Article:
Going back to the initial murmurings of Reason indicates that Science and Philosophy were together born in ancient Athens. Most contemporary philosophers claim the twins’ father was Thales of Miletus (a city in Asia Minor, now Turkey), largely based on two events: Thales was the first to calculate the height of Egypt’s pyramids (which he did before traveling to Greece by measuring the length of the pyramids’ shadows) and, even more notably, the first to predict a solar eclipse (in 585 BC). Inseparable and indistinguishable for nearly two millennia, Science and Philosophy were viewed as one and the same discipline. Little evidence remains of Thales, and the majority of his ideas were ultimately buried beneath the landslide of Hellenic reason capped by Socrates and Plato. Philosophical advances continued to pile up, but Alfred North Whitehead famously described two millennia of these developments as mere footnotes to Plato.
Despite minor quibbles, Science and Philosophy remained close for several centuries before they were irrevocably forced apart during, ironically, the Enlightenment. Although most educated people could distinguish between the twins by the mid-1600s, when intellectual and political battles produced notable differences in the siblings, they remained friends for another three centuries, until the biblical root of all evil came between them.
If Reason arose in Athens, passion for the natural world was born in Asia; specifically, Lao-Tzu’s masterful book of poetry, Tao Te Ching, was written approximately coincident with the development of pre-Socratic philosophy in Greece (the birth year of Lao-Tzu, who perhaps represented a single person, is traditionally is accepted as 570 BC, 15 years after Thales predicted a solar eclipse).
Whereas Platonists are often blamed for divorcing humanity from the natural world, Eastern thought has maintained a tight connection between humans and their environment and has exalted nature in the process (China’s relatively recent embrace of free-market capitalism has produced the expected deterioration of that country’s environment). Tao Te Ching is the most famous example in the Western world, but Lao-Tzu was merely reflecting his culture. Further, cursory inspection of virtually any of the major Eastern religions reveals strong links between nature and humanity. Meanwhile, the technocratic application of Reason has led us to the Sixth Mass Extinction, as clearly exhibited in the wake of the Second World War.
By 1945, Bertrand Russell introduced his comprehensive History of Western Philosophy by dividing knowledge into three categories: science, representing the known universe; theology, representing dogma (which I would not call “knowledge”); and philosophy, representing the “No Man’s Land” between the two.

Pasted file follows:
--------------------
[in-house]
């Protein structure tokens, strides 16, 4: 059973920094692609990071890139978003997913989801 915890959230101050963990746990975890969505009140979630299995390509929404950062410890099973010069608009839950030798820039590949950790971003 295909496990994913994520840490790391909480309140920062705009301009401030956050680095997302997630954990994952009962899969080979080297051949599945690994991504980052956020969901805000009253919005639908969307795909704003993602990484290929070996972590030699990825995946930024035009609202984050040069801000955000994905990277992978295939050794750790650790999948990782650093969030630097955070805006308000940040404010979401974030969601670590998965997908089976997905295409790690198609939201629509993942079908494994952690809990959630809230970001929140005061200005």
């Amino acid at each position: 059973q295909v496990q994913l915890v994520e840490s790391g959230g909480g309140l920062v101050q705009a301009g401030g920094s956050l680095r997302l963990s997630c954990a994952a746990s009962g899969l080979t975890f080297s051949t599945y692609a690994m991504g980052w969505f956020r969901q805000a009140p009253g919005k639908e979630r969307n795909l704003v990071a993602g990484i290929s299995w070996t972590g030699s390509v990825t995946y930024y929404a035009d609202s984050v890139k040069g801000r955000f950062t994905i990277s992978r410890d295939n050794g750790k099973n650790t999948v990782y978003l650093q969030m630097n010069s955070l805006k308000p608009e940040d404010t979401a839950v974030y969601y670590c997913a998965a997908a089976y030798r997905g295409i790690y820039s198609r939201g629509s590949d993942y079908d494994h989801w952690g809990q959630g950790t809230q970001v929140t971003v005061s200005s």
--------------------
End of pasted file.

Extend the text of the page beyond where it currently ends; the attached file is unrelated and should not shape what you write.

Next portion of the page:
Russell concluded that philosophy, like science, relies on reason and that, like theology, it consists of speculations beyond definitive knowledge. Scientific advances resulting from the Enlightenment reduced philosophy to such a narrow domain that it “suffered more from modernity than any other field of human endeavor,” according to Hannah Arendt’s 1958 book, The Human Condition. The post-Aristotle shift from deduction to induction contributed to, or perhaps was merely symptomatic of, philosophy’s demise and the coincident rise of science.
In the wake of World War Two, and five years after Russell’s capacious historical account acknowledged and contributed to the chasm between science and philosophy, Franklin D. Roosevelt signed the legislation that created the National Science Foundation of the United States (NSF). This new and influential organization swung the axe that finally consigned Science and Philosophy to separate existences. The NSF was created in 1950 and became a dominant influence—perhaps the dominant influence, by 1955—on the nature and conduct of science. Confined to separate quarters, Science and Philosophy barely speak to each other in the 21st century. Casual observers cannot now discern their early consanguinity; on today’s college campuses, the compartmentalization of the disciplines is the order of the day.
The marginalization of philosophy has coincided with the rise of “big science.” John Gray goes so far as to write in his excellent short book, Straw Dogs, “philosophy is a subject without a subject matter.”
Well, perhaps. I tend to think of philosophy in much the same way that I think about science and art: it’s personal. Paul Feyerabend’s extreme post-modernist perspective notwithstanding, science has rules, more or less. And science is a way of understanding the universe. In sharp contrast to the societal expectation of science as a never-ending font of technology, science is, instead, a journey of curiosity accompanied by unbridled creativity. So, too, are art and philosophy. Although science often produces knowledge that is more repeatable and reliable than the “products” of the other two endeavors, it’s not at all clear that the outcomes of either are much used by, or useful to, the typical person. On the other hand, many people use technology—the perceived point of science—as a tool to assault the natural world while temporarily satisfying our insatiable urge to divorce ourselves from physical reality.
Thus have we arrived to the point at which most Doctors of Philosophy have no philosophy at all. Asking a contemporary scientist with a PhD (i.e., a Doctor of Philosophy) about philosophy typically draws a blank stare or, occasionally, an inquisitive gaze. Philosophy is rarely taught in science classes at any level of education, including the “doctoral.” Across campus, a dose of science is taught in the Philosophy Department, but practicing scientists are rarely involved in the conversation. This result comes as no surprise when viewed through the lens of history. My periodic gazes through this dark lens lead me to conclude that contemporary events are the direct result of historical missteps too numerous to track.
Note: The before/after images of Himalayan glaciers derive from “Tracking the Himalaya’s Melting Glaciers.”